Changes to how 80,000 Hours prioritises the world’s problems

80,000 Hours re­cently rewrote its ap­proach for com­par­ing prob­lems against one an­other. This is how we give peo­ple ad­vice on which prob­lems are most ‘press­ing’, and so are most promis­ing for peo­ple aiming to have a large so­cial im­pact with their ca­reer. We recom­mend check­ing it out.

This frame­work is a work in progress and is likely to be fur­ther iter­ated in fu­ture.

The biggest changes since the last ver­sion are:

  • Redefin­ing ‘solv­abil­ity’ from a qual­i­ta­tive scor­ing sys­tem to ‘the % of the prob­lem ex­pected to be solved’ by a ‘dou­bling of re­sources ded­i­cated to solv­ing the prob­lem’. For a prob­lem where progress is easy, a dou­bling of the re­sources al­lo­cated to fix­ing it might re­duce the dam­age it does by 10-100%. For one where progress is slow, it might only solve an ad­di­tional 1%. This ad­just­ment makes the model math­e­mat­i­cally clean and re­quire fewer as­sump­tions, though as­sign­ing scores for solv­abil­ity re­mains difficult.

  • We down­graded the value of eco­nomic growth in the rich world, but added a new yard­stick for pro­mot­ing eco­nomic growth in the de­vel­op­ing world to re­flect its higher hu­man­i­tar­ian value.

  • When eval­u­at­ing ‘ne­glect­ed­ness’ we now only mea­sure the re­sources that are al­lo­cated with the in­ten­tion of solv­ing a prob­lem, rather than also those which might ac­ci­den­tally do so (which proved im­prac­ti­cal). The full doc­u­ment ex­plains why this is OK.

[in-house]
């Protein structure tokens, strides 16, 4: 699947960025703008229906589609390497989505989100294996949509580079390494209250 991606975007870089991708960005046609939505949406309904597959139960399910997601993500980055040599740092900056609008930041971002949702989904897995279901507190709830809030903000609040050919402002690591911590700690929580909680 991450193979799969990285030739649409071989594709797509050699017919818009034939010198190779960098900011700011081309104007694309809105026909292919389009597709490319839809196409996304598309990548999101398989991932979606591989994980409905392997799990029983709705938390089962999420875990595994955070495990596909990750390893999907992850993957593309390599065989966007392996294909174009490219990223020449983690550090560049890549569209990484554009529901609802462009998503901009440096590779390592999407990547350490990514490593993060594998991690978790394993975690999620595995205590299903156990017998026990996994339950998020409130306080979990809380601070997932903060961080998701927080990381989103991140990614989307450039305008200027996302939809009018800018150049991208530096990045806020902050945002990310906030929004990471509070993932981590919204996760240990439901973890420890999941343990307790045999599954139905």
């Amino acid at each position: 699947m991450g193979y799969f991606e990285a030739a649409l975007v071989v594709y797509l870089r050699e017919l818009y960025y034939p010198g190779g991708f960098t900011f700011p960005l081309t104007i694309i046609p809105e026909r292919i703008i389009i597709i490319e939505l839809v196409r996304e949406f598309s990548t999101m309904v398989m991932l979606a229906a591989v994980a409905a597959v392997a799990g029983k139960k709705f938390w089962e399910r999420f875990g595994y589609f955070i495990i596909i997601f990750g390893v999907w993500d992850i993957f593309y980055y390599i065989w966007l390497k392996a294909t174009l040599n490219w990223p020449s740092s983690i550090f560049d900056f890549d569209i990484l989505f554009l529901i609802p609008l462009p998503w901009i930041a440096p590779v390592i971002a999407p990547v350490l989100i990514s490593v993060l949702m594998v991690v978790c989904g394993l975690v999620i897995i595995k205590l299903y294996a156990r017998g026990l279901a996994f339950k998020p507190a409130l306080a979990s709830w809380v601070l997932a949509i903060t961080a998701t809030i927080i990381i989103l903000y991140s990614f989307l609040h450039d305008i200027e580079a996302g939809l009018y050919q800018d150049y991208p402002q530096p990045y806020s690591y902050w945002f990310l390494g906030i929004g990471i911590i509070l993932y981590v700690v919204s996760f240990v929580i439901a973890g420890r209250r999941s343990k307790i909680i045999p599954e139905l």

• We’ve added ad­di­tional de­tails about how to as­sign scores, to en­sure con­sis­tent stan­dards across prob­lems.

  • The un­der­ly­ing math­e­mat­ics are now prop­erly ex­plained.

In de­sign­ing the frame­work we’ve benefit­ted from the work of Owen Cot­ton-Bar­ratt at the Fu­ture of Hu­man­ity In­sti­tute in par­tic­u­lar.

You could po­ten­tially use this pro­cess to write your own pro­files of prob­lems you or oth­ers in the com­mu­nity might work on, and we would be in­ter­ested to see the re­sults.

We also re­cently rewrote our pro­file of global pri­ori­ties re­search—that is, pri­ori­tis­ing differ­ent global prob­lems as a pro­fes­sion. We hope it’s now eas­ier to take ac­tion af­ter read­ing it. If you can see your­self con­duct­ing that re­search in your ca­reer, let us know and we might be in touch.